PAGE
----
BOOK REVIEW | Revenge in the Name of Honour – The Royal Navy’s Quest for Vengeance in the Single Ship Actions of the War of 1812

The War of 1812 between Britain and the United States of America was a strange one that both sides claim to have won. Perhaps it was really a draw even though, by the war’s end, the American economy had virtually been destroyed by the Royal Navy’s blockade. On land, though, the United States suffered little damage.

Whatever, as this fascinating book points out, it was the background to several strange battles, particularly at sea. Several of them, as the author explains, were really inspired more by personal revenge than the potential for significant naval or commercial advantage.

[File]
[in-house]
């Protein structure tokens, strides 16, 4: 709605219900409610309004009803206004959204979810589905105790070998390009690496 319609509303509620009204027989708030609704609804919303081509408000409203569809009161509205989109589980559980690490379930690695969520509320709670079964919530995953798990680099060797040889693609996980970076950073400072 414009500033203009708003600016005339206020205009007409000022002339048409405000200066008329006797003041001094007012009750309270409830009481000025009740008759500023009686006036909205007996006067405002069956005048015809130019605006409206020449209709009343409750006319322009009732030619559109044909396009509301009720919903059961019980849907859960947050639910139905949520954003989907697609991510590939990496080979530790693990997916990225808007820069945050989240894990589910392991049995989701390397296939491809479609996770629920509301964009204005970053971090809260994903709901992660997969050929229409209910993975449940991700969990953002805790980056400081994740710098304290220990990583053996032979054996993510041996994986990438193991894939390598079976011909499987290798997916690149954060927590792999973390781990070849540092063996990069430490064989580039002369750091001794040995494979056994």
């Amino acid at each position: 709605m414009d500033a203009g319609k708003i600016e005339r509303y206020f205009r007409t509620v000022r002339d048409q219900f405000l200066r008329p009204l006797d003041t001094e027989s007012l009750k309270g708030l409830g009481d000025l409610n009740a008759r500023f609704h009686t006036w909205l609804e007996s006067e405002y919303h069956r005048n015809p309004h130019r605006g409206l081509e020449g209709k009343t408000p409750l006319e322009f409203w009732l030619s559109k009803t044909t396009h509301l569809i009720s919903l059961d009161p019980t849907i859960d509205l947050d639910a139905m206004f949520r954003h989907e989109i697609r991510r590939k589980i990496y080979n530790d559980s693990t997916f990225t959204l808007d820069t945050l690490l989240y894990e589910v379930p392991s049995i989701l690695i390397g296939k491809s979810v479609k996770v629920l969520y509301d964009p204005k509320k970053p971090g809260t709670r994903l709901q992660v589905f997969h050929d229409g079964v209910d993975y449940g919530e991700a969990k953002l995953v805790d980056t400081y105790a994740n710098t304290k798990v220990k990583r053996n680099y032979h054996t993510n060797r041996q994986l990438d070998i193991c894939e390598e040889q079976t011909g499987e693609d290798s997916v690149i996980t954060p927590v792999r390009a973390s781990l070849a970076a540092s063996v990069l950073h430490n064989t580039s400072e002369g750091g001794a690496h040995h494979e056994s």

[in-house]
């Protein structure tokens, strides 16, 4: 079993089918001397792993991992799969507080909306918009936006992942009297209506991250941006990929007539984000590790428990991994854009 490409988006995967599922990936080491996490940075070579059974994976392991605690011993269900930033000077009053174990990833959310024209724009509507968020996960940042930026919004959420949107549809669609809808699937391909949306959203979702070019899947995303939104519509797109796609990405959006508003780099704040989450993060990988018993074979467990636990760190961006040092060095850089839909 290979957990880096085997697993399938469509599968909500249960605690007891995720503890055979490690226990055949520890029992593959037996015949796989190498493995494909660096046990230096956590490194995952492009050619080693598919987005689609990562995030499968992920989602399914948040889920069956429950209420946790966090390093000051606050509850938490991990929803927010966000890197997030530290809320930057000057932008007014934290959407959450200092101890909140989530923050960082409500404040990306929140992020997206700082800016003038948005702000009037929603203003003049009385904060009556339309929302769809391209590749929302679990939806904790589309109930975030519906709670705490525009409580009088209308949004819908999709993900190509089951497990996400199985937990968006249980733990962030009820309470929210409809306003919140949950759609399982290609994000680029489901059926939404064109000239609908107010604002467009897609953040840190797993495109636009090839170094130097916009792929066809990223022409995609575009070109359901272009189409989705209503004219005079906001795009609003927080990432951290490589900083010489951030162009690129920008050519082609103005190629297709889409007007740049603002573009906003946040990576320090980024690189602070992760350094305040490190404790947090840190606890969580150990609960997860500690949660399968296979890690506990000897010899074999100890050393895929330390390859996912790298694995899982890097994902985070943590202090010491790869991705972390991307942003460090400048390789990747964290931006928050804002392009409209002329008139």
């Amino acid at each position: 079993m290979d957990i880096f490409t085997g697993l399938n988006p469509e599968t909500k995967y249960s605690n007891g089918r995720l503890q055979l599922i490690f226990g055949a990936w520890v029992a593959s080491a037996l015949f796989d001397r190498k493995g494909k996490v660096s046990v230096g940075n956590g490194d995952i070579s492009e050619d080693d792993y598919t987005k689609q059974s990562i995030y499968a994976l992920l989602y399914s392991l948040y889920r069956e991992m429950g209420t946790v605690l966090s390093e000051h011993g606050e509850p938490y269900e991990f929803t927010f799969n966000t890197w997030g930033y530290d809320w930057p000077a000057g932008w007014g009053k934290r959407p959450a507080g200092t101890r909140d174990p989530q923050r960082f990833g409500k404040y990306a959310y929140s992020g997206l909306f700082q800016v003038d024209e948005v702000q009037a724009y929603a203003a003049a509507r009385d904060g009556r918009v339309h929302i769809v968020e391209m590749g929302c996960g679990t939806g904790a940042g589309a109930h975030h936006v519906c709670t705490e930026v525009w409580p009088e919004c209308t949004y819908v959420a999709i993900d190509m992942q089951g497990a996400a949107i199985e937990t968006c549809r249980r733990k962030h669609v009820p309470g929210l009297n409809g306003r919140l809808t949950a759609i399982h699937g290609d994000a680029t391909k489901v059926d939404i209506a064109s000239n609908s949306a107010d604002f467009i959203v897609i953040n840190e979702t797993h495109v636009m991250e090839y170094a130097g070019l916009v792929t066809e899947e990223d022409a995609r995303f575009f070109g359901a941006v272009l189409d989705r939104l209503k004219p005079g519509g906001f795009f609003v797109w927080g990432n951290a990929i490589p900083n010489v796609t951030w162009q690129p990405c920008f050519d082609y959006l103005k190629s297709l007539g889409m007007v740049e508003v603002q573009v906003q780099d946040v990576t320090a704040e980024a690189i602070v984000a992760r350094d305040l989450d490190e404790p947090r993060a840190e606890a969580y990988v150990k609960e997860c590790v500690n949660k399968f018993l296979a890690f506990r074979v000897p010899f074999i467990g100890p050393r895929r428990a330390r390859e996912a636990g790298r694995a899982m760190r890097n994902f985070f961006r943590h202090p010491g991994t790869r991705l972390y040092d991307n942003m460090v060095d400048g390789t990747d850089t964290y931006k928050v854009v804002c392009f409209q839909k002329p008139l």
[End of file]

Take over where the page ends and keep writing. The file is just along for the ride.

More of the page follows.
The actions described here involved single ships of each side. Some of the actions were dramatic and are still studied today. Some captains became famous and rich. Naval tactics and weaponry made enormous strides. Both sides learned much from the experience.

However, behind all that, a quest for revenge seems a strangely illogical reason to go into battle.

A fascinating and very well written work of naval history.

Author: Nicholas James Kaizer

Available from Helion & Company, Warwick, UK.


Neil Baird

Co-founder and former Editor-in-Chief of Baird Maritime and Work Boat World magazine, Neil has travelled the length and breadth of this planet in over 40 years in the business. He knows the global work boat industry better than anyone.